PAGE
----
The Apple Falls Far From the Tree: About That James Murdoch Gift to the ADL

photo: Leonard Zhukovsky/shutterstock

photo: Leonard Zhukovsky/shutterstock

A CEO and his wife donated $1 million to the Anti-Defamation League in response to the violent clash between white nationalists and protestors in Charlottesville, Virginia, and the president’s condemnation of violence on “many sides.”

On its face, there doesn’t appear to be anything unusual about this news.

The ADL, which has been around for more than a 100 years, has lately been enjoying what may be its best fundraising streak ever—pulling in seven-figure gifts from JPMorgan Chase, Apple, George and Amal Clooney, and other high-profile donors. Defending civil rights and combating anti-Semitism are not controversial causes. And the mass departure of CEO’s from President Trump’s business councils following his Charlottesville comments shows that defying the president is not only a safe, but also perhaps a savvy business decision.

What make this news unusual is that half of the philanthropic couple is James Murdoch, CEO of 21st Century Fox, Fox News’ parent company, and the son of media tycoon Rupert Murdoch, an unofficial advisor to President Trump. The younger Murdoch called out the president and his response to Charlottesville by name in an email addressed to friends announcing the donation earlier this month. 

“These events remind us all why vigilance against hate and bigotry is an eternal obligation—a necessary discipline for the preservation of our way of life and our ideals,” Murdoch said in the email obtained by the New York Times. “I can’t even believe I have to write this: Standing up to Nazis is essential; there are no good Nazis. Or Klansmen, or terrorists.”

Murdoch praised the Anti-Defamation League as “an extraordinary force for vigilance and strength in the face of bigotry,” and encouraged others to give, too, in the email.

The gift is slightly out of the scope of Murdoch's usual philanthropic efforts, but not entirely out of left field. Projects promoting education opportunities for women, children’s health, scientific research and New York community causes have found a home at Quadrivium, the foundation that Murdoch oversees with his wife Kathryn.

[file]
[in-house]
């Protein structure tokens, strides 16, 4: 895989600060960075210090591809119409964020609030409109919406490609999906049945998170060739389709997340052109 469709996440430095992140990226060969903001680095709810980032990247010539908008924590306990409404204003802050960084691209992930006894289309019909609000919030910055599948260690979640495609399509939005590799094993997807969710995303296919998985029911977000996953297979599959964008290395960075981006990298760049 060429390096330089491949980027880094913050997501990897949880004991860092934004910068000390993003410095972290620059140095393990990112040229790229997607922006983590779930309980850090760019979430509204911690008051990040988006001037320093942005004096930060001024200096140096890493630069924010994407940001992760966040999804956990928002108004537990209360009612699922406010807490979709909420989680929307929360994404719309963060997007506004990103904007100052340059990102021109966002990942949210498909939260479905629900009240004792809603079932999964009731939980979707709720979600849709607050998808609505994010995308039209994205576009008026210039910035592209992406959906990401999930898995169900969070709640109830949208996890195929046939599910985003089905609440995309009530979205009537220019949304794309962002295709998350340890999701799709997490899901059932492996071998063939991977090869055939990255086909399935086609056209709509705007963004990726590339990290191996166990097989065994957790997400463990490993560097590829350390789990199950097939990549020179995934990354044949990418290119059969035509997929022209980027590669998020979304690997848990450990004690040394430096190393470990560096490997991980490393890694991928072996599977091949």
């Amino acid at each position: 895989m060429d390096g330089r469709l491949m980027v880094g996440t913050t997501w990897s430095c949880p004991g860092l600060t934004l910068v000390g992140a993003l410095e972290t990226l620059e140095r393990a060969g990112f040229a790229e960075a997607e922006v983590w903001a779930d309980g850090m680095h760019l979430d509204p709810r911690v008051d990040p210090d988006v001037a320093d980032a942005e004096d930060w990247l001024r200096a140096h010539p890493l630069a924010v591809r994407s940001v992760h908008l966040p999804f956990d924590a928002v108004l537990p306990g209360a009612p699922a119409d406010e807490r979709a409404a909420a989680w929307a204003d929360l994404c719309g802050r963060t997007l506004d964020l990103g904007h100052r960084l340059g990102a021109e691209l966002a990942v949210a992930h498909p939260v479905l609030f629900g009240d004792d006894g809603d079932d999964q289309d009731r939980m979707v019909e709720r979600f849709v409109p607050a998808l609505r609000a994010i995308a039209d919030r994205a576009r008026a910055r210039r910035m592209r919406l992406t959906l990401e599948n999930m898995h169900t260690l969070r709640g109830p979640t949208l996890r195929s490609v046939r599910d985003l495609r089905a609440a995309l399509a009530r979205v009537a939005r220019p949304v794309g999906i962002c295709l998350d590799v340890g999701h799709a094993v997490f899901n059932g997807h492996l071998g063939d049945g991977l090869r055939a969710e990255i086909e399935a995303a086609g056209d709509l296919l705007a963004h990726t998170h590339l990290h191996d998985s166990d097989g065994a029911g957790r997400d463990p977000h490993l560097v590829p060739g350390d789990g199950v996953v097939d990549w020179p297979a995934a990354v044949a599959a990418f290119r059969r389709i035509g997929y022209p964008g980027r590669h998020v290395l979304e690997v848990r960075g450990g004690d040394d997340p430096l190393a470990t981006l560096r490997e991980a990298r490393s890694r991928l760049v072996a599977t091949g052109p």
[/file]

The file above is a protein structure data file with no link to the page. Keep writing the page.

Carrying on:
However, the main focus of the couple's philanthropy is environmental causes, specifically preserving natural resources. Quadrivium funded two Environmental Defense Fund fishery initiatives—one aimed at reforming European fisheries policy and Fish Forever, a joint project run in part by the EDF to encourage sustainable fishing in poor coastal communities.

Related: An Heir to a Media Empire and Now an Environmental Funder, Too

Kathryn Murdoch is active with environmental nonprofits. She worked for the Clinton Climate Initiative and sits on the EDF’s board. She also serves as president of Quadrivium.

In contrast to Rupert Murdoch, who is well known for his conservative politics and media outlets, James and Kathryn are significant donors to Democratic candidates, including to Hillary Clinton's presidential campaign last year. Kathryn's Twitter feed bristles with anger at various aspects of the Trump agenda. "I don't believe in Donald Trump," she wrote on June 4. "Will that make him go away?"

Does the couple's donation to the ADL signal a more active stance in backing the resistance to Trump? Stayed tuned. It's worth keeping in mind that James Murdoch isn't just deeply involved in running News Corp, but is also an heir to his father's $12 billion fortune. While Rupert himself has devoted little wealth to philanthropy, the Murdoch family's charitable potential is obviously enormous. 

A final point: James Murdoch’s stances have influenced his father before. Rupert Murdoch credited his son with his conversion from climate-change skeptic to believer, though he called the plan to make his corporation carbon-neutral good business, not charity.